This may sound obvious, but make sure you have adequate water to last a hot spell.
• Keep an eye on dams and the level of evaporation. Dry dams with exposed mud run the risk of animals getting stuck.
• Evaporation can increase salinity in some water. All livestock can be affected by salt poisoning if fresh water is withheld for longer than 24 hours. Pregnant or lactating stock, young animals or animals subjected to heavy heat stress or water loss are most at risk of salt poisoning as a result of excessively saline water.
• Monitor dams for blue-green algae as lower water levels, silt and animal waste can promote algae blooms Make sure the location of water is made familiar to animals before days of extreme heat. Heat stress can have a significant effect on production and reproduction so it is important that shelter and a plentiful supply of cool water are available.
The shelter should protect the animals from the sun, allow for the cooling effect of wind and be large enough for all animals to be able to lie down. Housing for intensively housed animals such as poultry and pigs should be fitted with fans that ensure adequate airflow to all animals. Sprinkler systems or spray units are also recommended to aid cooling during extreme temperatures.
Feed digestion causes heat production which will contribute to the animal’s heat load, so it is important to provide animals with high quality feed to maintain nutrient intake without excessive heat production. Feed early morning or in the evening when temperatures are lower.
Should you have to move livestock during extreme heat:
• Pre-determine your route.
• Mark a map with places of shade and water availability.
• Transport the animals during the cooler hours of the day
• If it’s necessary to stop, park the vehicle in the shade and at right angles to the wind direction to improve wind flow between animals during hot weather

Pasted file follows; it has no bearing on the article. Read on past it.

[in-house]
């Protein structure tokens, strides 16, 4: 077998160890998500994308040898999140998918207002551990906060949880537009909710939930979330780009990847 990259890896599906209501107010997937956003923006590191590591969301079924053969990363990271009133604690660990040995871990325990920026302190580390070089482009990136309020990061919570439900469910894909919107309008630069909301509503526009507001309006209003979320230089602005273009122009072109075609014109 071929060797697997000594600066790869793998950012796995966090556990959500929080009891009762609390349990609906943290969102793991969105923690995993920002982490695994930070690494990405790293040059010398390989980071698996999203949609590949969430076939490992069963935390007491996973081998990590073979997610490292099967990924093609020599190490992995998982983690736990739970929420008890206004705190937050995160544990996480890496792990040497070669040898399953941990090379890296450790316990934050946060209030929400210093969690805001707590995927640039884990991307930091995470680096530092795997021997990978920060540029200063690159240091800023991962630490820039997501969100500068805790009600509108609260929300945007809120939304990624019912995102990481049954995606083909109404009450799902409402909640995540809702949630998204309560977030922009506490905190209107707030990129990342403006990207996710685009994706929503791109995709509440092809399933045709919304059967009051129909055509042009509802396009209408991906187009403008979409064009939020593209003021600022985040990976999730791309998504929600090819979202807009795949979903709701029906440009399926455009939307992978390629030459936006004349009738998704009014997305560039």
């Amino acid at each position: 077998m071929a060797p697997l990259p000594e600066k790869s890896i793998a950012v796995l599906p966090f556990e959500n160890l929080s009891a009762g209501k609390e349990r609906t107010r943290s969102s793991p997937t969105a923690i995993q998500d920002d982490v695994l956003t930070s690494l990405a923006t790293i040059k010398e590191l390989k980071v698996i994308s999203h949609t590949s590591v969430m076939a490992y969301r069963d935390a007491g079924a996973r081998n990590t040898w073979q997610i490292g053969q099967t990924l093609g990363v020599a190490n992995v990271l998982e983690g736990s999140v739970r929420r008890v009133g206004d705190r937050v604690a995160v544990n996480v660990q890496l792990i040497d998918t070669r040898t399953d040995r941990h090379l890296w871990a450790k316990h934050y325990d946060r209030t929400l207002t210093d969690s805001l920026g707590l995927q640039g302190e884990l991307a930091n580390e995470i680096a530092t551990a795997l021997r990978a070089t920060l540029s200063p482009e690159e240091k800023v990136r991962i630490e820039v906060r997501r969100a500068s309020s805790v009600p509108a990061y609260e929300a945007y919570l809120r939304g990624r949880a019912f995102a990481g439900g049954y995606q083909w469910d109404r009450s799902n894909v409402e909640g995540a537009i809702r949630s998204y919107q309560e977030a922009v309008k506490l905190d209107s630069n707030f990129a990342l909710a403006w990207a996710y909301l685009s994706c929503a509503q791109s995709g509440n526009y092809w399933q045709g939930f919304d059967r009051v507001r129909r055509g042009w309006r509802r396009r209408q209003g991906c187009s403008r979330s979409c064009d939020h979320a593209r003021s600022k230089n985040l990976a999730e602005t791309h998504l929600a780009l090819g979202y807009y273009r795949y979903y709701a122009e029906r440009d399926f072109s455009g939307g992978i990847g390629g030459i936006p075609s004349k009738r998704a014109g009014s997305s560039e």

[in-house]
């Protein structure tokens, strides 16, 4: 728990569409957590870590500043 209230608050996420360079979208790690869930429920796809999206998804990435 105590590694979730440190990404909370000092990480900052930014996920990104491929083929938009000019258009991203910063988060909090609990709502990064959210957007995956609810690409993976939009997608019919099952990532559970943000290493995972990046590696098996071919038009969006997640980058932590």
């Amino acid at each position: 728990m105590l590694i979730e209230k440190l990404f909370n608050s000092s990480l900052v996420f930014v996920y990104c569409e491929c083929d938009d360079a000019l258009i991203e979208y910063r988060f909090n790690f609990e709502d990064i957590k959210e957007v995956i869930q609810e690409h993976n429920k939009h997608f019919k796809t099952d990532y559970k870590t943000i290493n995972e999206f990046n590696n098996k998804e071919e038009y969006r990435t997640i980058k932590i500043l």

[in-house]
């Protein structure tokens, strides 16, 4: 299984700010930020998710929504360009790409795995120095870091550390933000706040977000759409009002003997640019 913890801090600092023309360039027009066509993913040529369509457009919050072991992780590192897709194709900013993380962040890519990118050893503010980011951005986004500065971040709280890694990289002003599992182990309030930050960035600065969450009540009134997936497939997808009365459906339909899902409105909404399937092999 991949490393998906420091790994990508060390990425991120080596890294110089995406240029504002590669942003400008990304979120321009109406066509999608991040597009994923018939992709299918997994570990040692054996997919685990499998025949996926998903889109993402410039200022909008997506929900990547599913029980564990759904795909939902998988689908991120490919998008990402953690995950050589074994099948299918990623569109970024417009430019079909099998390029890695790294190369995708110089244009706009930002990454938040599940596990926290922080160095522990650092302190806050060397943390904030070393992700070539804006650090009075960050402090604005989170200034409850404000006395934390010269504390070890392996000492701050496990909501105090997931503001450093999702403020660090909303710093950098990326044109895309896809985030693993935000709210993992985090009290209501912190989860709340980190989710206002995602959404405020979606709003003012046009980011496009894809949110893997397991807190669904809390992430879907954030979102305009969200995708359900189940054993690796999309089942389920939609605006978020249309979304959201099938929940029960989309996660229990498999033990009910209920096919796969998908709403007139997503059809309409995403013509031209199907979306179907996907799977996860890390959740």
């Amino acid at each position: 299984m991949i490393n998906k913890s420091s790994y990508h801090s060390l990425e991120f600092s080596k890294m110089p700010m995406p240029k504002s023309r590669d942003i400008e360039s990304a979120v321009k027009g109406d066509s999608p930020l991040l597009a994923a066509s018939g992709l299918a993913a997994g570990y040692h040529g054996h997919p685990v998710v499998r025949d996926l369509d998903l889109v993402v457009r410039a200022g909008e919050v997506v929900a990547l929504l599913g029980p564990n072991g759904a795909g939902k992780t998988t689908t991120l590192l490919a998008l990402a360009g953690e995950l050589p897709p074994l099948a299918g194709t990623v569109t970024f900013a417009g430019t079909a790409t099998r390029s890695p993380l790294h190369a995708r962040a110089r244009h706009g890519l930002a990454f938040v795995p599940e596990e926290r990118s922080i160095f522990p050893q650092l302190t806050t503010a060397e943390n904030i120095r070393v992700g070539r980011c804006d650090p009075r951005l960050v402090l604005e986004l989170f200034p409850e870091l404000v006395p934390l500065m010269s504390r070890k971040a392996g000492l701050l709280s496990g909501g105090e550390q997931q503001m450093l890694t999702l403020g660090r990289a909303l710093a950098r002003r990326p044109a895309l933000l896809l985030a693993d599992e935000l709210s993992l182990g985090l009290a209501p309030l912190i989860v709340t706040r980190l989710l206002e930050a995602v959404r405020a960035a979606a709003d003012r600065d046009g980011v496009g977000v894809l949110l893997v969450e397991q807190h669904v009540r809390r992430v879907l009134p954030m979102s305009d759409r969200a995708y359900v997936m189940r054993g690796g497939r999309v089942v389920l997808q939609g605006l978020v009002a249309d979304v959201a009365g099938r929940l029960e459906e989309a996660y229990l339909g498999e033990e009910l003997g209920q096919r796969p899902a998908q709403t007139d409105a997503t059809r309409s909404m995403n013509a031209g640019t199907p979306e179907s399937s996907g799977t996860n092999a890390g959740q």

General signs include:
• Increased respiration rate
• Increased water intake
• Loss of appetite
• Increased salivation
Actions you can take:
• Move them to the shade immediately, preferably somewhere with a breeze
• Offer plenty of cool clean water, but encourage them to drink small amounts often
• Spray them with cool water, especially on the legs and feet, or stand them in water
• Lay wet towels over them
• Increase air movement around them using fans, ventilation, or wind movement
• Allow enough room for animals room to lie down If you animals continue to show signs of heat stress, contact your local veterinarian.
Horse can drink about 25 -30 litres of water during hot weather however this can increase to 50 litres in hot weather.1
Water will evaporate from a dam and even more so during drought conditions, take make sure you take this into account.
The most frequent water quality problem that occurs during drought is high levels of salt, so it is important you monitor the salt levels frequently.
When feeding horses during drought it is important to provide all the roughage they need to maintain a healthy gut. When pastures dry up, horses don’t graze, but seek shade and wait for feeding time which can put them at risk of colic. Many horses do not get enough roughage in their diet, especially during drought. As a good rule of thumb, horses need to consume between 1.5% and 2.5% of their bodyweight in feed per day (that’s the feed’s dry matter content, not counting the moisture present). The minimum amount of roughage fed is 1% of bodyweight. A horse at rest should consume 80-100% of its daily intake as roughage.1
Pigs are highly susceptible to heat stress, sunburn and are unable to sweat, so it is important that whenever the temperature is above 25°C that outdoor pigs have:
• Sufficient water
• Shelter so they are not exposed to direct sunlight
• Mud hole areas in which they can seek respite
Poultry should not be wet down unless there is a breeze to aid the cooling process.
Confinement feeding is typically applied to sheep and aims to promote animal health and welfare while preserving ground cover and land condition across the majority of the property. This is achieved by confining livestock to a small area where they are fed a total ration. Successful confinement feeding relies on good site selection, an appropriate mob size and stocking density and the provision of appropriate nutrition
In a drought early weaning is a must. Calves, as young as one- two months of age, should be fed some true vegetable protein meal or preferably milk powder. It is recommended that calves are not weaned until three months unless absolutely necessary. Most calves over three months will survive on grain plus lucerne hay or molasses plus vegetable protein meal diets.